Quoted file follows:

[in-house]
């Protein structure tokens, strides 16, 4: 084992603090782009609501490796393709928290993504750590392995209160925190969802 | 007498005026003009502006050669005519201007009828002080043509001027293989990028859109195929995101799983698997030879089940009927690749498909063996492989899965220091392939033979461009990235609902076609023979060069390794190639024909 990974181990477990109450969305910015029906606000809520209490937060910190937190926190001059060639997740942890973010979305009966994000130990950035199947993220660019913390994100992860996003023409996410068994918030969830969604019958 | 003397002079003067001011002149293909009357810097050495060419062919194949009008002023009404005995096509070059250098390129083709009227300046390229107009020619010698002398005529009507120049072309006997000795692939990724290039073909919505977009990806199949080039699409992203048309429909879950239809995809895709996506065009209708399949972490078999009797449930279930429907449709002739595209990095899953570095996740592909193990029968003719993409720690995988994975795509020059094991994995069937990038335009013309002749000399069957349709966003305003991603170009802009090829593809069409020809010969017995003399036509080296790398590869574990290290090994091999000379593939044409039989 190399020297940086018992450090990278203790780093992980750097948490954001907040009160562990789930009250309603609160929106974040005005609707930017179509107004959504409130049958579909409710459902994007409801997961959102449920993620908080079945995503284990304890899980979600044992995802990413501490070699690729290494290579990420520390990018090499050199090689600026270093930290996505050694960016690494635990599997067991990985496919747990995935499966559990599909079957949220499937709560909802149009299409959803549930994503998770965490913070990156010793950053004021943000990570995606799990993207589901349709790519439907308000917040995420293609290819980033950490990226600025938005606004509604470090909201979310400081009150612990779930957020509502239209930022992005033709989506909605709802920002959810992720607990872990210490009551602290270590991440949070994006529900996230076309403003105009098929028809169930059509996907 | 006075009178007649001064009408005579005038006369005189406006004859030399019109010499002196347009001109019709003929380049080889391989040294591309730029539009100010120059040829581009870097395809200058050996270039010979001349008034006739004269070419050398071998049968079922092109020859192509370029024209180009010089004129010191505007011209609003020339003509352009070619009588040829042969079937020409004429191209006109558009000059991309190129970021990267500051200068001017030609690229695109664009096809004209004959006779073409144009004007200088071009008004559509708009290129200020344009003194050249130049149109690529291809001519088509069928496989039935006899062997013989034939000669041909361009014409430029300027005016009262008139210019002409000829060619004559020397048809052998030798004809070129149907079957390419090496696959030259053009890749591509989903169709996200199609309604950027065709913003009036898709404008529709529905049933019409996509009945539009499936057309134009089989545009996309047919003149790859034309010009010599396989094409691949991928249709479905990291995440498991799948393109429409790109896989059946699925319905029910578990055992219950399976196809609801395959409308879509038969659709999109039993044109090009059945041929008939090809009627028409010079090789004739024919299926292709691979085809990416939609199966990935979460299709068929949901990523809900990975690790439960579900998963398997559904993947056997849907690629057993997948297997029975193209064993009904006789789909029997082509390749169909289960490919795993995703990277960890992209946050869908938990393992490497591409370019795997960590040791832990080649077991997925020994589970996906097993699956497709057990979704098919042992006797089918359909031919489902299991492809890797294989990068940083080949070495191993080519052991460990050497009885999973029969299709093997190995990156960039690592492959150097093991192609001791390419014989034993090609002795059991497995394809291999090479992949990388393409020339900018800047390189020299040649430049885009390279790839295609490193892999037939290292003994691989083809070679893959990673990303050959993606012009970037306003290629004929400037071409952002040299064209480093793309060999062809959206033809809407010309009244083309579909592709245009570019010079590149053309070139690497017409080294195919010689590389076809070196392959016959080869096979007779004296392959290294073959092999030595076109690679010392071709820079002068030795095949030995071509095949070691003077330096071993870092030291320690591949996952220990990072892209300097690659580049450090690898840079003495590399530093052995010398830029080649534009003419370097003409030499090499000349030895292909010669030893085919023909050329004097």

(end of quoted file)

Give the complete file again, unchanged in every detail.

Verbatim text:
[in-house]
């Protein structure tokens, strides 16, 4: 084992603090782009609501490796393709928290993504750590392995209160925190969802 | 007498005026003009502006050669005519201007009828002080043509001027293989990028859109195929995101799983698997030879089940009927690749498909063996492989899965220091392939033979461009990235609902076609023979060069390794190639024909 990974181990477990109450969305910015029906606000809520209490937060910190937190926190001059060639997740942890973010979305009966994000130990950035199947993220660019913390994100992860996003023409996410068994918030969830969604019958 | 003397002079003067001011002149293909009357810097050495060419062919194949009008002023009404005995096509070059250098390129083709009227300046390229107009020619010698002398005529009507120049072309006997000795692939990724290039073909919505977009990806199949080039699409992203048309429909879950239809995809895709996506065009209708399949972490078999009797449930279930429907449709002739595209990095899953570095996740592909193990029968003719993409720690995988994975795509020059094991994995069937990038335009013309002749000399069957349709966003305003991603170009802009090829593809069409020809010969017995003399036509080296790398590869574990290290090994091999000379593939044409039989 190399020297940086018992450090990278203790780093992980750097948490954001907040009160562990789930009250309603609160929106974040005005609707930017179509107004959504409130049958579909409710459902994007409801997961959102449920993620908080079945995503284990304890899980979600044992995802990413501490070699690729290494290579990420520390990018090499050199090689600026270093930290996505050694960016690494635990599997067991990985496919747990995935499966559990599909079957949220499937709560909802149009299409959803549930994503998770965490913070990156010793950053004021943000990570995606799990993207589901349709790519439907308000917040995420293609290819980033950490990226600025938005606004509604470090909201979310400081009150612990779930957020509502239209930022992005033709989506909605709802920002959810992720607990872990210490009551602290270590991440949070994006529900996230076309403003105009098929028809169930059509996907 | 006075009178007649001064009408005579005038006369005189406006004859030399019109010499002196347009001109019709003929380049080889391989040294591309730029539009100010120059040829581009870097395809200058050996270039010979001349008034006739004269070419050398071998049968079922092109020859192509370029024209180009010089004129010191505007011209609003020339003509352009070619009588040829042969079937020409004429191209006109558009000059991309190129970021990267500051200068001017030609690229695109664009096809004209004959006779073409144009004007200088071009008004559509708009290129200020344009003194050249130049149109690529291809001519088509069928496989039935006899062997013989034939000669041909361009014409430029300027005016009262008139210019002409000829060619004559020397048809052998030798004809070129149907079957390419090496696959030259053009890749591509989903169709996200199609309604950027065709913003009036898709404008529709529905049933019409996509009945539009499936057309134009089989545009996309047919003149790859034309010009010599396989094409691949991928249709479905990291995440498991799948393109429409790109896989059946699925319905029910578990055992219950399976196809609801395959409308879509038969659709999109039993044109090009059945041929008939090809009627028409010079090789004739024919299926292709691979085809990416939609199966990935979460299709068929949901990523809900990975690790439960579900998963398997559904993947056997849907690629057993997948297997029975193209064993009904006789789909029997082509390749169909289960490919795993995703990277960890992209946050869908938990393992490497591409370019795997960590040791832990080649077991997925020994589970996906097993699956497709057990979704098919042992006797089918359909031919489902299991492809890797294989990068940083080949070495191993080519052991460990050497009885999973029969299709093997190995990156960039690592492959150097093991192609001791390419014989034993090609002795059991497995394809291999090479992949990388393409020339900018800047390189020299040649430049885009390279790839295609490193892999037939290292003994691989083809070679893959990673990303050959993606012009970037306003290629004929400037071409952002040299064209480093793309060999062809959206033809809407010309009244083309579909592709245009570019010079590149053309070139690497017409080294195919010689590389076809070196392959016959080869096979007779004296392959290294073959092999030595076109690679010392071709820079002068030795095949030995071509095949070691003077330096071993870092030291320690591949996952220990990072892209300097690659580049450090690898840079003495590399530093052995010398830029080649534009003419370097003409030499090499000349030895292909010669030893085919023909050329004097």